By Debbie Allen, Aurora, ON
When we talk about depression it is a word with so many different symptoms attached to it. Symptoms might include feelings of helplessness, crying all the time, anxiety, low self esteem, lack of energy, sleeping difficulties, extreme fatigue, irritability and restlessness, chronic joint pain, gastrointestinal problems and appetite changes.
It is also known as the invisible illness because people around the patient find it difficult to understand, they can’t see it, some might even dismiss it all together and this makes the symptoms worse for the patient. Often the patient will say the hardest part of this illness is the stigma and discrimination because it creates isolation, exclusion from activities, loss of friends and family and difficulty getting and keeping a job.
Depression is very real and extremely difficult for the person experiencing it. Because the symptoms are both physical and emotional they share the same pathways, neuro-chemical pathways that are influenced by serotonin and norepinephrine. Often the worse the physical symptoms the more severe the depression. We always think of depression as affecting the mind but it goes far deeper then that.
Did you know:
· Depression can increase the risk of sudden death from a second heart attack among heart patients and it worsens outcomes of both coronary and ischemic heart disease.
· Depression is associated with complications of diabetes affecting eyesight and is significantly associated with death within the type II diabetes population.
· 65% of patients with depression have clinically-significant pain while 37–58% of patients with pain live with depression.
· Depression is highly concentrated among those being treated at the same time for stomach acid, high cholesterol, arthritis, diabetes and high blood pressure.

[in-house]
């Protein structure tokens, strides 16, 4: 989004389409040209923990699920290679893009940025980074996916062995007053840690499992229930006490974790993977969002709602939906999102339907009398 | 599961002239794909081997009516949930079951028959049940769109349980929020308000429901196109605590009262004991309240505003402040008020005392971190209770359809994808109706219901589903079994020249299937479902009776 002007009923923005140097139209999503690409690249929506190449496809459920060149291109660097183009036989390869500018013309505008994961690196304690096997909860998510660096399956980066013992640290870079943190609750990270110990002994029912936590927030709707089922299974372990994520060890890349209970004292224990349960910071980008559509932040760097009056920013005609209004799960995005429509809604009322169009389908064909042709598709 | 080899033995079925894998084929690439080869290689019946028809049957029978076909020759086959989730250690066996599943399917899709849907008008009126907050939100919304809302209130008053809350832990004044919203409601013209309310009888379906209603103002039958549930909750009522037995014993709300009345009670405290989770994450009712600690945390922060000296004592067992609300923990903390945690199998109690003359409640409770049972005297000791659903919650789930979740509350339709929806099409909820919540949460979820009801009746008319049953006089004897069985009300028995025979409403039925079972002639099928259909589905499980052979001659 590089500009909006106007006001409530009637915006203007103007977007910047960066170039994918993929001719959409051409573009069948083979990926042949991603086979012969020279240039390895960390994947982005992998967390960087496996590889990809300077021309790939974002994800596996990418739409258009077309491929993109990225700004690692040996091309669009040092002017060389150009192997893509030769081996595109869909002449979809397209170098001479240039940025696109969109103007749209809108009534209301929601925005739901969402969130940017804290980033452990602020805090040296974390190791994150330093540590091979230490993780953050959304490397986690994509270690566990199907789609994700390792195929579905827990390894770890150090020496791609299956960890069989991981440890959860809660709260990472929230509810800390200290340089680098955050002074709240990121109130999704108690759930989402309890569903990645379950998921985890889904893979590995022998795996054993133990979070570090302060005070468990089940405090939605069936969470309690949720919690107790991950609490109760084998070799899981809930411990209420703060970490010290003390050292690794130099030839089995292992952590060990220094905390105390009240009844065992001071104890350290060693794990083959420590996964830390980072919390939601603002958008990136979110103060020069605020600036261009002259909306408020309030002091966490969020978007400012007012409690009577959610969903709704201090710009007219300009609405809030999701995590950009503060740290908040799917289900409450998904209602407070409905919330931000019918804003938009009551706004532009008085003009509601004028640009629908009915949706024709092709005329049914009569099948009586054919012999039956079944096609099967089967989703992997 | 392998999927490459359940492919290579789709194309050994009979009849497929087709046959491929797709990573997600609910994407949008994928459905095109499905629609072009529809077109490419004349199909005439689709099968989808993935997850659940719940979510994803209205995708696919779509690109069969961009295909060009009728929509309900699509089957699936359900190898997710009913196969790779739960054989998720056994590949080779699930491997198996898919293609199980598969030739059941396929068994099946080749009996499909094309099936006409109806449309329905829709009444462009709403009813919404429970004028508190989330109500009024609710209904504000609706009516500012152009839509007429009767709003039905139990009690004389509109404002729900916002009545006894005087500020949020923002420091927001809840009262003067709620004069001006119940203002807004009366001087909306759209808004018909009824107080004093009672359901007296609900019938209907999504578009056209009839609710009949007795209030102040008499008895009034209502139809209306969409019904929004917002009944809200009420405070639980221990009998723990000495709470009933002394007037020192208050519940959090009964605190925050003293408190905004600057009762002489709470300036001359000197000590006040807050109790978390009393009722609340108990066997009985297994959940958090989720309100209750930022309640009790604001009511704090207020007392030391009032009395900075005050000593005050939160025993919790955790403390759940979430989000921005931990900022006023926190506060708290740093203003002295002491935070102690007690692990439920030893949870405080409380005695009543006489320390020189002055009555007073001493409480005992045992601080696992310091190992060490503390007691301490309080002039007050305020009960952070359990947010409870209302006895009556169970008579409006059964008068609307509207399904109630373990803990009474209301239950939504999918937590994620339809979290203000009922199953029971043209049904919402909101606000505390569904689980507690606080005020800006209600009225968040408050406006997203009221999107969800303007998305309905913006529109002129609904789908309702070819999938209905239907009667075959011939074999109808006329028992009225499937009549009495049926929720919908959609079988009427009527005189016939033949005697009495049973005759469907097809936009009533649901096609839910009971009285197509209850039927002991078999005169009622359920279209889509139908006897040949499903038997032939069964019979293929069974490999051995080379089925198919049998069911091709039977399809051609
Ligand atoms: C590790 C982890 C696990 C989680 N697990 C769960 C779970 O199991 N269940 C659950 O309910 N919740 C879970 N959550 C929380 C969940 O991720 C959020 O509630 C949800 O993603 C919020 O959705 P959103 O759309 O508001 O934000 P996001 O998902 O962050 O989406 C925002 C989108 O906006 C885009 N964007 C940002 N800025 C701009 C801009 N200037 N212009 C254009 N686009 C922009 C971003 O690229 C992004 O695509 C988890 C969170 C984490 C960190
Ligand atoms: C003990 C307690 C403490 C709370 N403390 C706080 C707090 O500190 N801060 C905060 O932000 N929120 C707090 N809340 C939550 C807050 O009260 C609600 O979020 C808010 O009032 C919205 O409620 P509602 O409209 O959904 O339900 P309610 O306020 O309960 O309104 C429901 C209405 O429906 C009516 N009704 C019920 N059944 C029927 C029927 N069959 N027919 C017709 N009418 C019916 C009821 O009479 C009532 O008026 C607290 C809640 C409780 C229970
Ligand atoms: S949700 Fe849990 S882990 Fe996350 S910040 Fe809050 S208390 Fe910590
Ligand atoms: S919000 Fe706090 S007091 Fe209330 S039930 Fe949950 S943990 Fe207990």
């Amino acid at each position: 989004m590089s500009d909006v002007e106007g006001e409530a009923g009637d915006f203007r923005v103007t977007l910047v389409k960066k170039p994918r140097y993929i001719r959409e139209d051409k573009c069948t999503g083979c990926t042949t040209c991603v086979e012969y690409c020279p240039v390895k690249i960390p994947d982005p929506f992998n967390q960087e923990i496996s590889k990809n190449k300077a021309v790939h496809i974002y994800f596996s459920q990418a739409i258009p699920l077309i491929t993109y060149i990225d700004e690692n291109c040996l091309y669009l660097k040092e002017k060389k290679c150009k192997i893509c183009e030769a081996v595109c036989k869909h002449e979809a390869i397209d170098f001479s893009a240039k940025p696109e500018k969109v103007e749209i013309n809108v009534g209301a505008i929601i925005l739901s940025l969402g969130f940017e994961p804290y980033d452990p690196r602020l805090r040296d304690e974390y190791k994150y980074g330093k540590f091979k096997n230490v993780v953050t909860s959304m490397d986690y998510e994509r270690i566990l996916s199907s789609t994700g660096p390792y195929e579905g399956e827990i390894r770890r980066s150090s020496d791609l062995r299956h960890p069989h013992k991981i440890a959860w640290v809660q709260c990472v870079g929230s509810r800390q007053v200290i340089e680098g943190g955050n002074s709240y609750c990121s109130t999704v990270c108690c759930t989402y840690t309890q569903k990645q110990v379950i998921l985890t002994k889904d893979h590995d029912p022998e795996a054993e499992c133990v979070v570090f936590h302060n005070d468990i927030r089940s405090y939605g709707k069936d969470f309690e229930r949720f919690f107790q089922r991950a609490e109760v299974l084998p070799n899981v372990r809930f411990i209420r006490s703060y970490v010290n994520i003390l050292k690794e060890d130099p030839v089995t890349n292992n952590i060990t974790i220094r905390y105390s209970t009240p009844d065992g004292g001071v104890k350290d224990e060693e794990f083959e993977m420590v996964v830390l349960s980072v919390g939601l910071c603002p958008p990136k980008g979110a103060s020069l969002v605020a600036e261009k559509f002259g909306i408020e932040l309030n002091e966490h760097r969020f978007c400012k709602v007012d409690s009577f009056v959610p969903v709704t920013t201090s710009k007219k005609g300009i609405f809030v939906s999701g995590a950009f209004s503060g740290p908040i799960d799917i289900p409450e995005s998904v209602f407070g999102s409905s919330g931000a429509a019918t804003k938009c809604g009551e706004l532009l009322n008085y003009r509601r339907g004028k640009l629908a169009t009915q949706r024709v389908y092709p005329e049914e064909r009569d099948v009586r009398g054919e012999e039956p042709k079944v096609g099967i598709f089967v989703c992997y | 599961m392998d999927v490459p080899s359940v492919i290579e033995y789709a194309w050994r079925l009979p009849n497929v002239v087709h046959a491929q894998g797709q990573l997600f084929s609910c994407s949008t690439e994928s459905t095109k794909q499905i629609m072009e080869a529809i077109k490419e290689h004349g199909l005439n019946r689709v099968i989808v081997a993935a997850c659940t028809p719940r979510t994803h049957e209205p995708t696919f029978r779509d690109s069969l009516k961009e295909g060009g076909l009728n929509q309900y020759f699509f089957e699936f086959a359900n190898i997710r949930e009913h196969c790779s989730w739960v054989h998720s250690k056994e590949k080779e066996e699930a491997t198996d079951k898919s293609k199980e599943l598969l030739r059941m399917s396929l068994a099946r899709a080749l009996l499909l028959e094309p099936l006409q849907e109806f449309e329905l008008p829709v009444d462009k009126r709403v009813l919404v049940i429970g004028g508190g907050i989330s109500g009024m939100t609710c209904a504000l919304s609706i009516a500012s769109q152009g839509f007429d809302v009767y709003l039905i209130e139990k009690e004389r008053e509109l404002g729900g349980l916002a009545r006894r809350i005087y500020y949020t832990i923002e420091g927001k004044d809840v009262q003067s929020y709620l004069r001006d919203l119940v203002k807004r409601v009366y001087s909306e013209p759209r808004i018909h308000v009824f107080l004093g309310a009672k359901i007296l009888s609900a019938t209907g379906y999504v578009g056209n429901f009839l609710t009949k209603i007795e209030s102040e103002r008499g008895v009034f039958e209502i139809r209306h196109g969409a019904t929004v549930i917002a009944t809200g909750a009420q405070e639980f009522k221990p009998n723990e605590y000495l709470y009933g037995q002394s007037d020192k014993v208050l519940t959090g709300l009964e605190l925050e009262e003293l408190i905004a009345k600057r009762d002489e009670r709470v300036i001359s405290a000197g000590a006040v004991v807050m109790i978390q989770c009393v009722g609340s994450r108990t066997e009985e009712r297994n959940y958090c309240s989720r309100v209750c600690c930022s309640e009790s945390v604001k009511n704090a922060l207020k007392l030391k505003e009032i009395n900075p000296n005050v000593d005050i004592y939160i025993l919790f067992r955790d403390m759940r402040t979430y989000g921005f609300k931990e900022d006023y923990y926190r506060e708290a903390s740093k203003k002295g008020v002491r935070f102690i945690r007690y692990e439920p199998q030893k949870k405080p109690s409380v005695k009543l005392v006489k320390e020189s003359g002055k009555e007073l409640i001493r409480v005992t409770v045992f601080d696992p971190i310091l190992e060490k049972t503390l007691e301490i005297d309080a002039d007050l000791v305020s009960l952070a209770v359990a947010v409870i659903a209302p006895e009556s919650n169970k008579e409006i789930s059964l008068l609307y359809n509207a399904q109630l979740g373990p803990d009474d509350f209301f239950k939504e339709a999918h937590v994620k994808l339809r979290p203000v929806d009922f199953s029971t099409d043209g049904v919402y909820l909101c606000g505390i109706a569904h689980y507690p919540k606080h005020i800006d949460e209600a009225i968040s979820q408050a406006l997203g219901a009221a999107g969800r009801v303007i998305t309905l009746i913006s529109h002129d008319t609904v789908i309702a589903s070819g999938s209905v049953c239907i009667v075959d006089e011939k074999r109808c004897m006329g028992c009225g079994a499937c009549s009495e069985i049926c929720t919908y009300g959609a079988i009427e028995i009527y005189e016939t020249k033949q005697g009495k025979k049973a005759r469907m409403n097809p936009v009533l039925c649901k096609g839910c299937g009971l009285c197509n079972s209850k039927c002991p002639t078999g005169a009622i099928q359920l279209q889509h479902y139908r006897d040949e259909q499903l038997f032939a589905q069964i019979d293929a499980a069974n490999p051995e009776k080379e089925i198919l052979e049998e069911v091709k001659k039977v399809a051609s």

Depression should not simply be described as a disorder of the brain but in fact a series of biological changes that span the brain and body, affecting both physical and emotional.
There are different forms of depression:
Major Depressive Disorder
Patients suffer from a combination of symptoms that undermine their ability to sleep, study, work, eat and enjoy life. Some people only experience one episode while others live with it on a daily basis
Dysthymin or Mild Chronic Depression
The symptoms are not as severe as in major depression, they do not disable the patient but it could last for years.
This severe depression includes hallucinations, delusions and withdrawal from reality.
This is not just the baby blues after birth it is a diagnosis of depression after the birth of their baby. It can develop with in the first year of birth. It can last months or even years.
SAD (seasonal affective disorder)
This is much more common for people who live further away from the equator. It is often developed during the winter months when there is less sunlight. The symptoms go away as soon as spring comes and it is lighter and warmer out. There is special light therapy available for these patients.
In February 2011 I had an 18 year old male named Jason come into my office seeking help for depression. He was on four different medications prescribed by his psychiatrist. Teva-Buspirone, Seroquel, Pristiq and Effexor were his cocktail for depression and insomnia. He had a very traumatic childhood with divorced parents, custody battles, kidnapping, bullying and verbal abuse. He was basically living in his basement most of the time, sleeping all day and awake gaming and watching movies all night. He was depressed, isolated from his friends, family and the outside world, had poor hygiene not showering or brushing his teeth and was stuck and not moving through life. As I spoke with Jason it was apparent how intelligent and well spoken he was. He hung his head low and kept his hair over his eyes. He suffered from low self esteem and the feeling that everyone was watching and criticizing him.
I did counseling, homeopathic medicine, diet and supplements with him. He desired to come off of his medication so I worked with his psychiatrist to lower the dose. I continued to give him homeopathic medicine while he was coming off of his prescription medication. Month by month as we talked about his past and worked through his thoughts his depression was improving.
I would say to him, “set yourself a blaze and others will be attracted to the warmth.”
That is exactly what he did. By December 11th 2012 this amazing young man was off all his prescription drugs. He finished high school and was attending college, got his drivers license, had a girl friend, was socializing and looking after his hygiene.
He was determined to not let his past affect his future. He worked hard to release the grief and sadness and the depression went right along with it.
Don’t let another day go by. If you are feeling depressed, reach out for help. If you want more information on my services please visit my website at www.healthonearth.ca
or email me at [email protected]